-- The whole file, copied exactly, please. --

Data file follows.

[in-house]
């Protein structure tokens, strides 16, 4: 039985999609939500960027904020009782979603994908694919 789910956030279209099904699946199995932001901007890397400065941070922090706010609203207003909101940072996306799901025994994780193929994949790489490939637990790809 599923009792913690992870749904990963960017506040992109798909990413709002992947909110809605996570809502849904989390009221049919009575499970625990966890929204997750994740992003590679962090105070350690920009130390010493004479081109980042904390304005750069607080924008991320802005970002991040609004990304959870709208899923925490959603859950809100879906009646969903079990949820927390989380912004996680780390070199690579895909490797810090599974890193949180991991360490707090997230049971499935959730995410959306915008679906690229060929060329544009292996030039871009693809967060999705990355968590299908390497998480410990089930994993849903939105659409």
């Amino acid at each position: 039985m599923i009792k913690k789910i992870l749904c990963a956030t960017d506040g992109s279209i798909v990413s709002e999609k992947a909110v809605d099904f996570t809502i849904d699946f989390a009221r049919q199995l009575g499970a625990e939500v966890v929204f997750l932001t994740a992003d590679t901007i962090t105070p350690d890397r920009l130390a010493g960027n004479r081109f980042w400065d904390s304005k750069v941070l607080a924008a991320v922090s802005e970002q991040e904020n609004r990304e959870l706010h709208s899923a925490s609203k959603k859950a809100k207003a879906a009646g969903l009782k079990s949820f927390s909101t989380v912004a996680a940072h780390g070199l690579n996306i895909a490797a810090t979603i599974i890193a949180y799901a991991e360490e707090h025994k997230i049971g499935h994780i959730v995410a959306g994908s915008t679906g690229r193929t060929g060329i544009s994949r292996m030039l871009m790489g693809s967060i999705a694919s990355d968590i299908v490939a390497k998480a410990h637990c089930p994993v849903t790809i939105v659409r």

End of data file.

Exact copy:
[in-house]
């Protein structure tokens, strides 16, 4: 039985999609939500960027904020009782979603994908694919 789910956030279209099904699946199995932001901007890397400065941070922090706010609203207003909101940072996306799901025994994780193929994949790489490939637990790809 599923009792913690992870749904990963960017506040992109798909990413709002992947909110809605996570809502849904989390009221049919009575499970625990966890929204997750994740992003590679962090105070350690920009130390010493004479081109980042904390304005750069607080924008991320802005970002991040609004990304959870709208899923925490959603859950809100879906009646969903079990949820927390989380912004996680780390070199690579895909490797810090599974890193949180991991360490707090997230049971499935959730995410959306915008679906690229060929060329544009292996030039871009693809967060999705990355968590299908390497998480410990089930994993849903939105659409």
């Amino acid at each position: 039985m599923i009792k913690k789910i992870l749904c990963a956030t960017d506040g992109s279209i798909v990413s709002e999609k992947a909110v809605d099904f996570t809502i849904d699946f989390a009221r049919q199995l009575g499970a625990e939500v966890v929204f997750l932001t994740a992003d590679t901007i962090t105070p350690d890397r920009l130390a010493g960027n004479r081109f980042w400065d904390s304005k750069v941070l607080a924008a991320v922090s802005e970002q991040e904020n609004r990304e959870l706010h709208s899923a925490s609203k959603k859950a809100k207003a879906a009646g969903l009782k079990s949820f927390s909101t989380v912004a996680a940072h780390g070199l690579n996306i895909a490797a810090t979603i599974i890193a949180y799901a991991e360490e707090h025994k997230i049971g499935h994780i959730v995410a959306g994908s915008t679906g690229r193929t060929g060329i544009s994949r292996m030039l871009m790489g693809s967060i999705a694919s990355d968590i299908v490939a390497k998480a410990h637990c089930p994993v849903t790809i939105v659409r």